I still have some time for shopping: the kids need new clothes for the season (not for fashion reasons but more because they simply outgrow the clothes and look like tiny franken-smurfs). So I order the new clothes – very easy since I always use the same brand, I just need to size up -sometimes adding something new for the hubby who (strangely enough) hates all forms of clothes shopping.

I also just received a promo discount from a fashion online shop so I immediately log in and move my wishlist items into the cart – I was waiting for the promo to get those items. I am now incidentally also happy as a clam.

My kids, born 2009 and 2012 have never seen in our house any of the following: CD, DVD, vinyls, cassettes, VHS, TV ads or local TV. When they want to watch cartoons, it’s either from an IP-TV or out of our NAS (so it’s checked and safe content, no ads or weird stuff). Also, we have a rule to only watch TV in English, which is not their native language. They initially hated it but now are sort of OK and fast learning English…in a few years they’ll secretly thank me while their therapist will have to address their troubled existences. While the kids watch TV I prepare dinner and at the same time browse Facebook, Snapchat, Instagram, Twitter, LinkedIn and my RSS feed for news. The groups on Whatsapp are also typically active at this time of day, which makes me super-busy with _ basically_ pure online fun and some other daily organisation, as the _much dreaded_ school moms’ group is organising some activity with the kids.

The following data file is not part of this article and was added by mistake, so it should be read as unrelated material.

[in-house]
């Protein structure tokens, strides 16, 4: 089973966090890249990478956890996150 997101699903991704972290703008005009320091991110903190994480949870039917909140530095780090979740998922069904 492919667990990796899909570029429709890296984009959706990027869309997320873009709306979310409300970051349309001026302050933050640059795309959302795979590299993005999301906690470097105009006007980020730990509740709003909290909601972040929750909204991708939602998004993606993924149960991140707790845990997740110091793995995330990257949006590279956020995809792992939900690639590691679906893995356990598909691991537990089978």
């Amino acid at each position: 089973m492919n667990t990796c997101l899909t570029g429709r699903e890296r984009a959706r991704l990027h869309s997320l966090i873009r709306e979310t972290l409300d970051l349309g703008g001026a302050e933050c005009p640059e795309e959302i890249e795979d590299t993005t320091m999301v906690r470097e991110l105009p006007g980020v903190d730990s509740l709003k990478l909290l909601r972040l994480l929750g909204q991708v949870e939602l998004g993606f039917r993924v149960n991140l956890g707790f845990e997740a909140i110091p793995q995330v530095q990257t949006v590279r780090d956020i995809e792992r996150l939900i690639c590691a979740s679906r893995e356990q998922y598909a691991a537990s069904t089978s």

Since tomorrow I have a business trip, I use the taxi app to book one that will fetch me in front of my door tomorrow morning at 6 am.

My daughter shows me a slip from her music teacher: new books need to be ordered, so I find those with next day delivery and add them to my cart. The alternative would have been to wait until I am back from my trip, and lose the big birthday party of her best friend on Saturday.

My wearable meanwhile is sending me notifications that I have reached my goal of daily steps and stairs. This does not happen really often, as on average I spend most of the workdays sitting at my desk, so I guess this is why the wearable is soooo excited about it…

The vet sends in the blood test results, via email, of our 14 years old cat who suffers from toothache: she will be fixed next Friday morning so I respond to the email and put the appointment in my calendar.

The children are screaming they want ice-cream after dinner, so to make them stop and get some silence I open the delivery app and order their favourite flavors, that will be on my doorstep in less than 30 mins. cool. literally. 🙂

With an app I switch off the music and turn on the TV. They’ll be able to manage using the remote browser. Then I open the door to my groceries delivery and set all products in the pantry/fridge. I always envision my kids as grown-ups and living on their own, on their first week alone suddenly calling me _in panic_ asking me why no groceries have arrived at their door yet. I’ll have to teach them the back-office part of this miracle one of these days. For now they are helping me put everything away and chatting with the delivery guy.

Our lives are so full of meetings, work, activities and stuff, that technology has become essential to having some free time at the end of the day and in weekends. Honestly I could not care less of spending an afternoon clothes shopping, unless it’s a special treat, in which case I try and add more errands to it (it’s the multi-task bug that infects new mothers and probably never goes away).

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Online shopping is convenient, safe, private and quick. I would not have it any other way, especially when the kids open the packages in a frenzy of excitement and fun, kind of like when we were kids at Christmas. Only, it’s just another ordinary digital day.